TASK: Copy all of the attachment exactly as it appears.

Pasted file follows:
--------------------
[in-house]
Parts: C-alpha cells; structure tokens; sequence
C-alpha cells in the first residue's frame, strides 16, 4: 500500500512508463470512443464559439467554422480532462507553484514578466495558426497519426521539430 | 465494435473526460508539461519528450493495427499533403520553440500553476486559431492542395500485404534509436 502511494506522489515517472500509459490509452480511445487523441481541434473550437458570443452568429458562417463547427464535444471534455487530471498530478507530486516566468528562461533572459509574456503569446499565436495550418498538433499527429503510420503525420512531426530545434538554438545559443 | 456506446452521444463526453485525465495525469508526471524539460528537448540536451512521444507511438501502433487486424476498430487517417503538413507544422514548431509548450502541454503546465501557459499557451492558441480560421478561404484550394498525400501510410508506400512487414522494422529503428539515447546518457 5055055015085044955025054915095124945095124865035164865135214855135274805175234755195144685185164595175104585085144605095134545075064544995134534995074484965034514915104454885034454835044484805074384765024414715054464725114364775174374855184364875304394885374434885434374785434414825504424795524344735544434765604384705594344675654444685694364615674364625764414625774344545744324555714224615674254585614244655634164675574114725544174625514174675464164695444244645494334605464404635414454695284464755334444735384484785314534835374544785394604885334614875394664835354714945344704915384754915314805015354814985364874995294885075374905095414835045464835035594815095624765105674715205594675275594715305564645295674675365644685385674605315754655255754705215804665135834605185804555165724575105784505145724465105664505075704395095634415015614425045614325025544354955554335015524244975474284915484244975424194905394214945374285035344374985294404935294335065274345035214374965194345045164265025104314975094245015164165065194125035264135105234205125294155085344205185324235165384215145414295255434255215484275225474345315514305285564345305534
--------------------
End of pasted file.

[in-house]
Parts: C-alpha cells; structure tokens; sequence
C-alpha cells in the first residue's frame, strides 16, 4: 500500500512508463470512443464559439467554422480532462507553484514578466495558426497519426521539430 | 465494435473526460508539461519528450493495427499533403520553440500553476486559431492542395500485404534509436 502511494506522489515517472500509459490509452480511445487523441481541434473550437458570443452568429458562417463547427464535444471534455487530471498530478507530486516566468528562461533572459509574456503569446499565436495550418498538433499527429503510420503525420512531426530545434538554438545559443 | 456506446452521444463526453485525465495525469508526471524539460528537448540536451512521444507511438501502433487486424476498430487517417503538413507544422514548431509548450502541454503546465501557459499557451492558441480560421478561404484550394498525400501510410508506400512487414522494422529503428539515447546518457 5055055015085044955025054915095124945095124865035164865135214855135274805175234755195144685185164595175104585085144605095134545075064544995134534995074484965034514915104454885034454835044484805074384765024414715054464725114364775174374855184364875304394885374434885434374785434414825504424795524344735544434765604384705594344675654444685694364615674364625764414625774344545744324555714224615674254585614244655634164675574114725544174625514174675464164695444244645494334605464404635414454695284464755334444735384484785314534835374544785394604885334614875394664835354714945344704915384754915314805015354814985364874995294885075374905095414835045464835035594815095624765105674715205594675275594715305564645295674675365644685385674605315754655255754705215804665135834605185804555165724575105784505145724465105664505075704395095634415015614425045614325025544354955554335015524244975474284915484244975424194905394214945374285035344374985294404935294335065274345035214374965194345045164265025104314975094245015164165065194125035264135105234205125294155085344205185324235165384215145414295255434255215484275225474345315514305285564345305534